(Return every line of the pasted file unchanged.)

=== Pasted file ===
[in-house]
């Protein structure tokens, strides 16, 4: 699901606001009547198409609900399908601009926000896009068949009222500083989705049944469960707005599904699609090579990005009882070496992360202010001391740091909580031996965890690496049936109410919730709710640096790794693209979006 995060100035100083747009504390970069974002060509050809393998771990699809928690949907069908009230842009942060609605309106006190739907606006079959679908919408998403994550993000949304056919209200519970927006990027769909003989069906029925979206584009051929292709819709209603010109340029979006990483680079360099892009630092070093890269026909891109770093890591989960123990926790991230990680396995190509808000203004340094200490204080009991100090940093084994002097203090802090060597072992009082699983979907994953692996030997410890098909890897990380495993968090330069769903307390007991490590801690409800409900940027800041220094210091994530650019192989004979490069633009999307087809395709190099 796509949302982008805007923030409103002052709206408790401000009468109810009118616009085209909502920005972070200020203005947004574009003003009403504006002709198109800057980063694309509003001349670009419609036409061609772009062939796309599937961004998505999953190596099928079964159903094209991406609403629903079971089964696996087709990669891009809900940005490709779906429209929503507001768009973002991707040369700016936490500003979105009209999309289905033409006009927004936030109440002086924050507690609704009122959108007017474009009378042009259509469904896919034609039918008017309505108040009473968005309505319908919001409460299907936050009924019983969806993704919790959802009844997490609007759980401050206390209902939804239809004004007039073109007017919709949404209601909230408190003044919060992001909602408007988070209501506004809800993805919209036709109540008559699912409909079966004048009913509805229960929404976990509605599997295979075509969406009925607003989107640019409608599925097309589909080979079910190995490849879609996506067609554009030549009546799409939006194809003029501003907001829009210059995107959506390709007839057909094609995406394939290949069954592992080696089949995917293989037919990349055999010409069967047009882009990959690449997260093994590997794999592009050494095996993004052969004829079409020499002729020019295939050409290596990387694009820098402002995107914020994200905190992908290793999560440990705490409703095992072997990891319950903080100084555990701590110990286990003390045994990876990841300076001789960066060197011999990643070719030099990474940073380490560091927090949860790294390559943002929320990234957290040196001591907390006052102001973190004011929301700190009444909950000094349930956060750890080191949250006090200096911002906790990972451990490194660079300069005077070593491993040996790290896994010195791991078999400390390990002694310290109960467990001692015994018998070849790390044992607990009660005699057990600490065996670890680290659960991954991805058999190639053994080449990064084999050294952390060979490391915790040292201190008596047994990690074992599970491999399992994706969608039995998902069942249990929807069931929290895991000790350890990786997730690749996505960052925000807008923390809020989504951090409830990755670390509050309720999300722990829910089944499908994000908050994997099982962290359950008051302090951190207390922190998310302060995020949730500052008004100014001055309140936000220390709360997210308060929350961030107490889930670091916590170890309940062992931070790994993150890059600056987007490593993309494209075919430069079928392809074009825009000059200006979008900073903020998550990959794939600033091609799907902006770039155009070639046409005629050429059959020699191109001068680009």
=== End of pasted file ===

[in-house]
């Protein structure tokens, strides 16, 4: 699901606001009547198409609900399908601009926000896009068949009222500083989705049944469960707005599904699609090579990005009882070496992360202010001391740091909580031996965890690496049936109410919730709710640096790794693209979006 995060100035100083747009504390970069974002060509050809393998771990699809928690949907069908009230842009942060609605309106006190739907606006079959679908919408998403994550993000949304056919209200519970927006990027769909003989069906029925979206584009051929292709819709209603010109340029979006990483680079360099892009630092070093890269026909891109770093890591989960123990926790991230990680396995190509808000203004340094200490204080009991100090940093084994002097203090802090060597072992009082699983979907994953692996030997410890098909890897990380495993968090330069769903307390007991490590801690409800409900940027800041220094210091994530650019192989004979490069633009999307087809395709190099 796509949302982008805007923030409103002052709206408790401000009468109810009118616009085209909502920005972070200020203005947004574009003003009403504006002709198109800057980063694309509003001349670009419609036409061609772009062939796309599937961004998505999953190596099928079964159903094209991406609403629903079971089964696996087709990669891009809900940005490709779906429209929503507001768009973002991707040369700016936490500003979105009209999309289905033409006009927004936030109440002086924050507690609704009122959108007017474009009378042009259509469904896919034609039918008017309505108040009473968005309505319908919001409460299907936050009924019983969806993704919790959802009844997490609007759980401050206390209902939804239809004004007039073109007017919709949404209601909230408190003044919060992001909602408007988070209501506004809800993805919209036709109540008559699912409909079966004048009913509805229960929404976990509605599997295979075509969406009925607003989107640019409608599925097309589909080979079910190995490849879609996506067609554009030549009546799409939006194809003029501003907001829009210059995107959506390709007839057909094609995406394939290949069954592992080696089949995917293989037919990349055999010409069967047009882009990959690449997260093994590997794999592009050494095996993004052969004829079409020499002729020019295939050409290596990387694009820098402002995107914020994200905190992908290793999560440990705490409703095992072997990891319950903080100084555990701590110990286990003390045994990876990841300076001789960066060197011999990643070719030099990474940073380490560091927090949860790294390559943002929320990234957290040196001591907390006052102001973190004011929301700190009444909950000094349930956060750890080191949250006090200096911002906790990972451990490194660079300069005077070593491993040996790290896994010195791991078999400390390990002694310290109960467990001692015994018998070849790390044992607990009660005699057990600490065996670890680290659960991954991805058999190639053994080449990064084999050294952390060979490391915790040292201190008596047994990690074992599970491999399992994706969608039995998902069942249990929807069931929290895991000790350890990786997730690749996505960052925000807008923390809020989504951090409830990755670390509050309720999300722990829910089944499908994000908050994997099982962290359950008051302090951190207390922190998310302060995020949730500052008004100014001055309140936000220390709360997210308060929350961030107490889930670091916590170890309940062992931070790994993150890059600056987007490593993309494209075919430069079928392809074009825009000059200006979008900073903020998550990959794939600033091609799907902006770039155009070639046409005629050429059959020699191109001068680009």